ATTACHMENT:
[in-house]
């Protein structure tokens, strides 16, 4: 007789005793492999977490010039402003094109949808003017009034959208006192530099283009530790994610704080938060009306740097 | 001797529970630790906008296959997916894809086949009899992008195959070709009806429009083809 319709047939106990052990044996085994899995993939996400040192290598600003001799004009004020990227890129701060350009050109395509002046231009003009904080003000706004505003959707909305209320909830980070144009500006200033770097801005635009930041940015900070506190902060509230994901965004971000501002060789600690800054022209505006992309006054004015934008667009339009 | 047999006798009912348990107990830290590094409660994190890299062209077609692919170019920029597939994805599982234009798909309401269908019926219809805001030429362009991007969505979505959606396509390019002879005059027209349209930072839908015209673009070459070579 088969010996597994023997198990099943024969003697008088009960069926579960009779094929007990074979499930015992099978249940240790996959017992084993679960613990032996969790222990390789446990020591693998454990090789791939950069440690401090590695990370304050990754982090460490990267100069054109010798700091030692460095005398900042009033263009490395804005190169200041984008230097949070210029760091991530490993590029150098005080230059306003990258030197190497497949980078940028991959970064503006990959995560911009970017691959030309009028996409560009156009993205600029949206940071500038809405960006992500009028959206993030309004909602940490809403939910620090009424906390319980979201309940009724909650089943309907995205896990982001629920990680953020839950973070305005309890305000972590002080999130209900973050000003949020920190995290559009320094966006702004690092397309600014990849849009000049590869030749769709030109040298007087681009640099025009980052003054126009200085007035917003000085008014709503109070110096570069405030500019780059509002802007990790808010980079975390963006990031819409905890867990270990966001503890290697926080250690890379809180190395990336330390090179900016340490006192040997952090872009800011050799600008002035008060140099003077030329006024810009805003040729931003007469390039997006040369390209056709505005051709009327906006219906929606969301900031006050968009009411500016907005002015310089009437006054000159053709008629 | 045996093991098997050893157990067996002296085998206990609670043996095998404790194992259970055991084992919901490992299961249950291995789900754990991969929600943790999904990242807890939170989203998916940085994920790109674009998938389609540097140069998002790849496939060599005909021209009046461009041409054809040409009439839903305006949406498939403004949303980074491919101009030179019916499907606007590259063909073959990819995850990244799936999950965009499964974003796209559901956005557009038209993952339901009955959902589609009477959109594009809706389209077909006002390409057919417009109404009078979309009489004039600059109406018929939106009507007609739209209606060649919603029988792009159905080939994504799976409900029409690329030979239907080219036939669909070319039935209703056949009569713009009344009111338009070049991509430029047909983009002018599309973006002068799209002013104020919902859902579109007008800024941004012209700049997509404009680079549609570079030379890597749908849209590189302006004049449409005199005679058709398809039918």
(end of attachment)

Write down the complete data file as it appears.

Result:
[in-house]
């Protein structure tokens, strides 16, 4: 007789005793492999977490010039402003094109949808003017009034959208006192530099283009530790994610704080938060009306740097 | 001797529970630790906008296959997916894809086949009899992008195959070709009806429009083809 319709047939106990052990044996085994899995993939996400040192290598600003001799004009004020990227890129701060350009050109395509002046231009003009904080003000706004505003959707909305209320909830980070144009500006200033770097801005635009930041940015900070506190902060509230994901965004971000501002060789600690800054022209505006992309006054004015934008667009339009 | 047999006798009912348990107990830290590094409660994190890299062209077609692919170019920029597939994805599982234009798909309401269908019926219809805001030429362009991007969505979505959606396509390019002879005059027209349209930072839908015209673009070459070579 088969010996597994023997198990099943024969003697008088009960069926579960009779094929007990074979499930015992099978249940240790996959017992084993679960613990032996969790222990390789446990020591693998454990090789791939950069440690401090590695990370304050990754982090460490990267100069054109010798700091030692460095005398900042009033263009490395804005190169200041984008230097949070210029760091991530490993590029150098005080230059306003990258030197190497497949980078940028991959970064503006990959995560911009970017691959030309009028996409560009156009993205600029949206940071500038809405960006992500009028959206993030309004909602940490809403939910620090009424906390319980979201309940009724909650089943309907995205896990982001629920990680953020839950973070305005309890305000972590002080999130209900973050000003949020920190995290559009320094966006702004690092397309600014990849849009000049590869030749769709030109040298007087681009640099025009980052003054126009200085007035917003000085008014709503109070110096570069405030500019780059509002802007990790808010980079975390963006990031819409905890867990270990966001503890290697926080250690890379809180190395990336330390090179900016340490006192040997952090872009800011050799600008002035008060140099003077030329006024810009805003040729931003007469390039997006040369390209056709505005051709009327906006219906929606969301900031006050968009009411500016907005002015310089009437006054000159053709008629 | 045996093991098997050893157990067996002296085998206990609670043996095998404790194992259970055991084992919901490992299961249950291995789900754990991969929600943790999904990242807890939170989203998916940085994920790109674009998938389609540097140069998002790849496939060599005909021209009046461009041409054809040409009439839903305006949406498939403004949303980074491919101009030179019916499907606007590259063909073959990819995850990244799936999950965009499964974003796209559901956005557009038209993952339901009955959902589609009477959109594009809706389209077909006002390409057919417009109404009078979309009489004039600059109406018929939106009507007609739209209606060649919603029988792009159905080939994504799976409900029409690329030979239907080219036939669909070319039935209703056949009569713009009344009111338009070049991509430029047909983009002018599309973006002068799209002013104020919902859902579109007008800024941004012209700049997509404009680079549609570079030379890597749908849209590189302006004049449409005199005679058709398809039918």